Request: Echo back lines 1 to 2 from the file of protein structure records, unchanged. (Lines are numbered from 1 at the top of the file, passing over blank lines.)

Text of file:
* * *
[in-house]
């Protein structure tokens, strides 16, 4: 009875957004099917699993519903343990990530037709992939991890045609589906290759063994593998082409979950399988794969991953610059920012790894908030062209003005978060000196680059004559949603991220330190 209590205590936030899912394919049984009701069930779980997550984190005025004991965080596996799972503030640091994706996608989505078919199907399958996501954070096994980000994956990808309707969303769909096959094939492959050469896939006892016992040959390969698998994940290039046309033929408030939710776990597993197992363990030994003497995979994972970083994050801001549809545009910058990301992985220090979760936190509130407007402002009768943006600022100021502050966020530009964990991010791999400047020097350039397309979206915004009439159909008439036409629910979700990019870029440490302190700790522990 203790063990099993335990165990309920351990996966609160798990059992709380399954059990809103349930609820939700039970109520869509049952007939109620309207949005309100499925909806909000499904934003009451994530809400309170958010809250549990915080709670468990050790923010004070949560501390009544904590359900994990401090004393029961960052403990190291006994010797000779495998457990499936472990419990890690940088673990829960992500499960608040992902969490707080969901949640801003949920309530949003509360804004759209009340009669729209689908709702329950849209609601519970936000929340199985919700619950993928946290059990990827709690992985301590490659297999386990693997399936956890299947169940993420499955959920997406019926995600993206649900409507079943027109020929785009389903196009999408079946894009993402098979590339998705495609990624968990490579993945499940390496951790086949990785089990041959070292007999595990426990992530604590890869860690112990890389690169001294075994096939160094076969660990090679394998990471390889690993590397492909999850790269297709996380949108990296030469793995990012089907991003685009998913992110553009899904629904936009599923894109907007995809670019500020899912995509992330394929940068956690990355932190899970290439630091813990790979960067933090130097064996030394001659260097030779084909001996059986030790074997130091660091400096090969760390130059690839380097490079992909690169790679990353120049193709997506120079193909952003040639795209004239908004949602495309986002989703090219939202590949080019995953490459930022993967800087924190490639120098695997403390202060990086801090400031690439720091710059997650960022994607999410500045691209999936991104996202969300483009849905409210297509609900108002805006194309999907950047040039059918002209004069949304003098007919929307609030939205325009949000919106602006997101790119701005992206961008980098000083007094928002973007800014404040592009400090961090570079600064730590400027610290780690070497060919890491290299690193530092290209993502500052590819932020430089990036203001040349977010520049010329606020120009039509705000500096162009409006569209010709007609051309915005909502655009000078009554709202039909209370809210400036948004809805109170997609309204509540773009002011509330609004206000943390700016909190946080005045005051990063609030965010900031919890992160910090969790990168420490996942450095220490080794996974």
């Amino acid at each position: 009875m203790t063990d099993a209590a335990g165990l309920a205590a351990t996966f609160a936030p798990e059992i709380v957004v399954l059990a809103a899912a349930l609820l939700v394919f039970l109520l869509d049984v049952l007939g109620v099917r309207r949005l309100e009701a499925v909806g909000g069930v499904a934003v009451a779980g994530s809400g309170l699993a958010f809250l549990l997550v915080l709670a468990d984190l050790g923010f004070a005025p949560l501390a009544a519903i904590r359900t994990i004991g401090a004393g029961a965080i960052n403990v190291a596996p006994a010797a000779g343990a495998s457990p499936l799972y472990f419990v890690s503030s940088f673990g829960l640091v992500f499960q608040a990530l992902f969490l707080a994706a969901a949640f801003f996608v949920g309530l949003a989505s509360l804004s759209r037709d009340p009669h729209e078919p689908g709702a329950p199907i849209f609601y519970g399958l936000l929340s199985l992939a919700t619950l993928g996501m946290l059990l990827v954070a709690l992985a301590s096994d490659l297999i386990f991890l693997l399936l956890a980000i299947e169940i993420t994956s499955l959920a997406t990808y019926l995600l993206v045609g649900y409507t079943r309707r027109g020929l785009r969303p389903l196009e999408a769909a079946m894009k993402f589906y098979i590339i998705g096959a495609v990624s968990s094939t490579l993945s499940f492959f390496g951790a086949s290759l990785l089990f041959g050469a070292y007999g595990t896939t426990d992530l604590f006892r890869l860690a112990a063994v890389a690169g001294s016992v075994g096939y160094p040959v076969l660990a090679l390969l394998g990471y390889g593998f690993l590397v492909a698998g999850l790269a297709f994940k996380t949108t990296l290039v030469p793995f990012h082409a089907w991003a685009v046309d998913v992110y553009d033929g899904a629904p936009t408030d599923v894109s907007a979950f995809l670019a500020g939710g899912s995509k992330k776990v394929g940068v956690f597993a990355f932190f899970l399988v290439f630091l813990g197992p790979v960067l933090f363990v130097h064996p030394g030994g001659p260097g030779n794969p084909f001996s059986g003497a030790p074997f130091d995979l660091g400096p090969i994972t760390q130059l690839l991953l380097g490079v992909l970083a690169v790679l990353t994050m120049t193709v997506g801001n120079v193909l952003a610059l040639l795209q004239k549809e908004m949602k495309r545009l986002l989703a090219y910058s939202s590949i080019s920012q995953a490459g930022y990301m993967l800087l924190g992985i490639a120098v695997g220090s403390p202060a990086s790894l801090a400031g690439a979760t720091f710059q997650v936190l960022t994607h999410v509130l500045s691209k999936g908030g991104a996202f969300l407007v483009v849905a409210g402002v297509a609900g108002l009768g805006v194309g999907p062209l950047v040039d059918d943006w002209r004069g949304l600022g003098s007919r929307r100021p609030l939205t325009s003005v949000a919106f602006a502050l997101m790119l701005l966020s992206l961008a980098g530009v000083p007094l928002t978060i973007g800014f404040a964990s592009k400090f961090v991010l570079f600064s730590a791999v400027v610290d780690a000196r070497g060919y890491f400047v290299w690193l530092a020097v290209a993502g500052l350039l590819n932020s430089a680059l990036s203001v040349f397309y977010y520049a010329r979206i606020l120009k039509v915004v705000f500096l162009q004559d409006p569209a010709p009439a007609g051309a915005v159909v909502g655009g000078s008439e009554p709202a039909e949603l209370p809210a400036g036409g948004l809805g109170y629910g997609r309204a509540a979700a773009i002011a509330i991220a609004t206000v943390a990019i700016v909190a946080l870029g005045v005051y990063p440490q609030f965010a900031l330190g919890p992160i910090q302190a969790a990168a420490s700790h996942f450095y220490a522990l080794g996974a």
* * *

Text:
[in-house]
């Protein structure tokens, strides 16, 4: 009875957004099917699993519903343990990530037709992939991890045609589906290759063994593998082409979950399988794969991953610059920012790894908030062209003005978060000196680059004559949603991220330190 209590205590936030899912394919049984009701069930779980997550984190005025004991965080596996799972503030640091994706996608989505078919199907399958996501954070096994980000994956990808309707969303769909096959094939492959050469896939006892016992040959390969698998994940290039046309033929408030939710776990597993197992363990030994003497995979994972970083994050801001549809545009910058990301992985220090979760936190509130407007402002009768943006600022100021502050966020530009964990991010791999400047020097350039397309979206915004009439159909008439036409629910979700990019870029440490302190700790522990 203790063990099993335990165990309920351990996966609160798990059992709380399954059990809103349930609820939700039970109520869509049952007939109620309207949005309100499925909806909000499904934003009451994530809400309170958010809250549990915080709670468990050790923010004070949560501390009544904590359900994990401090004393029961960052403990190291006994010797000779495998457990499936472990419990890690940088673990829960992500499960608040992902969490707080969901949640801003949920309530949003509360804004759209009340009669729209689908709702329950849209609601519970936000929340199985919700619950993928946290059990990827709690992985301590490659297999386990693997399936956890299947169940993420499955959920997406019926995600993206649900409507079943027109020929785009389903196009999408079946894009993402098979590339998705495609990624968990490579993945499940390496951790086949990785089990041959070292007999595990426990992530604590890869860690112990890389690169001294075994096939160094076969660990090679394998990471390889690993590397492909999850790269297709996380949108990296030469793995990012089907991003685009998913992110553009899904629904936009599923894109907007995809670019500020899912995509992330394929940068956690990355932190899970290439630091813990790979960067933090130097064996030394001659260097030779084909001996059986030790074997130091660091400096090969760390130059690839380097490079992909690169790679990353120049193709997506120079193909952003040639795209004239908004949602495309986002989703090219939202590949080019995953490459930022993967800087924190490639120098695997403390202060990086801090400031690439720091710059997650960022994607999410500045691209999936991104996202969300483009849905409210297509609900108002805006194309999907950047040039059918002209004069949304003098007919929307609030939205325009949000919106602006997101790119701005992206961008980098000083007094928002973007800014404040592009400090961090570079600064730590400027610290780690070497060919890491290299690193530092290209993502500052590819932020430089990036203001040349977010520049010329606020120009039509705000500096162009409006569209010709007609051309915005909502655009000078009554709202039909209370809210400036948004809805109170997609309204509540773009002011509330609004206000943390700016909190946080005045005051990063609030965010900031919890992160910090969790990168420490996942450095220490080794996974």